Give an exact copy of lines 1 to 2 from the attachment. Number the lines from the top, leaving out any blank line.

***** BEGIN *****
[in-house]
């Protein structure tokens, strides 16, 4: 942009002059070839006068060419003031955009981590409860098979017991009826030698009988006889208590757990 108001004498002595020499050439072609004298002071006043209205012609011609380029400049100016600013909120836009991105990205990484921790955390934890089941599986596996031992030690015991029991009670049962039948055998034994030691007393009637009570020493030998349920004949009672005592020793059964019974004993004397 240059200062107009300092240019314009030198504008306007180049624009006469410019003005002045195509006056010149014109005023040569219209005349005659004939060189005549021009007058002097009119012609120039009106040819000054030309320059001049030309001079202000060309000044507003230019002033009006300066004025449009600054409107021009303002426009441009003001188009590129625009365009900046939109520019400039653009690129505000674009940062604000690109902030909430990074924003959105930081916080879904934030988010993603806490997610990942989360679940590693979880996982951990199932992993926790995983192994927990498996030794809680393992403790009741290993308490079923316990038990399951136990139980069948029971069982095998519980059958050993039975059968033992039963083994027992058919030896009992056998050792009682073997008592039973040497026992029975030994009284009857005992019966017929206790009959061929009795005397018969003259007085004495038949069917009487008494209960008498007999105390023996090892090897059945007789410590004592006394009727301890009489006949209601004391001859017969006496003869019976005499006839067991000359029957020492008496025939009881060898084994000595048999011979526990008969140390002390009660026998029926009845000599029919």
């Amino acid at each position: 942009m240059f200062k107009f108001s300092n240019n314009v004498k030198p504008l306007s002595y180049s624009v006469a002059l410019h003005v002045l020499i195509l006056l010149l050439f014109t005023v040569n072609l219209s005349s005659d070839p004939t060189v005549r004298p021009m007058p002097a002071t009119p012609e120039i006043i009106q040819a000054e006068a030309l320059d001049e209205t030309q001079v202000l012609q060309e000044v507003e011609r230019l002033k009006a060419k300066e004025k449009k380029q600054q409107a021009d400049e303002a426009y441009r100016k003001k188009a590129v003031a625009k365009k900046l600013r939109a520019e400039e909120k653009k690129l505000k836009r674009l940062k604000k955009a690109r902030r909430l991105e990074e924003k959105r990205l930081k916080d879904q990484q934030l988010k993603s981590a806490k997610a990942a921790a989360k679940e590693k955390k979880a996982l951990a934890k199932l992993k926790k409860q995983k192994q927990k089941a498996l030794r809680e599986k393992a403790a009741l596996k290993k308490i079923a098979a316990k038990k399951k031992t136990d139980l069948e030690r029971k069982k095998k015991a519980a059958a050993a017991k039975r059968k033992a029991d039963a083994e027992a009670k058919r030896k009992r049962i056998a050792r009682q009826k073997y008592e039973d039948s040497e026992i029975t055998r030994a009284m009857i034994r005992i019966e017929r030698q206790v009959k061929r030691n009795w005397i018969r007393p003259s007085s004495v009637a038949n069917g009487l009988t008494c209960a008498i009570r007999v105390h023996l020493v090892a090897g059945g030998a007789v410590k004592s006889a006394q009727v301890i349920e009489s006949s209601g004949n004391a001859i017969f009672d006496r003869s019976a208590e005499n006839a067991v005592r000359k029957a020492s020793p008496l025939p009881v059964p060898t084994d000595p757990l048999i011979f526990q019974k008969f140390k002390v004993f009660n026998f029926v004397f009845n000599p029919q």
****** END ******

[in-house]
């Protein structure tokens, strides 16, 4: 942009002059070839006068060419003031955009981590409860098979017991009826030698009988006889208590757990 108001004498002595020499050439072609004298002071006043209205012609011609380029400049100016600013909120836009991105990205990484921790955390934890089941599986596996031992030690015991029991009670049962039948055998034994030691007393009637009570020493030998349920004949009672005592020793059964019974004993004397 240059200062107009300092240019314009030198504008306007180049624009006469410019003005002045195509006056010149014109005023040569219209005349005659004939060189005549021009007058002097009119012609120039009106040819000054030309320059001049030309001079202000060309000044507003230019002033009006300066004025449009600054409107021009303002426009441009003001188009590129625009365009900046939109520019400039653009690129505000674009940062604000690109902030909430990074924003959105930081916080879904934030988010993603806490997610990942989360679940590693979880996982951990199932992993926790995983192994927990498996030794809680393992403790009741290993308490079923316990038990399951136990139980069948029971069982095998519980059958050993039975059968033992039963083994027992058919030896009992056998050792009682073997008592039973040497026992029975030994009284009857005992019966017929206790009959061929009795005397018969003259007085004495038949069917009487008494209960008498007999105390023996090892090897059945007789410590004592006394009727301890009489006949209601004391001859017969006496003869019976005499006839067991000359029957020492008496025939009881060898084994000595048999011979526990008969140390002390009660026998029926009845000599029919």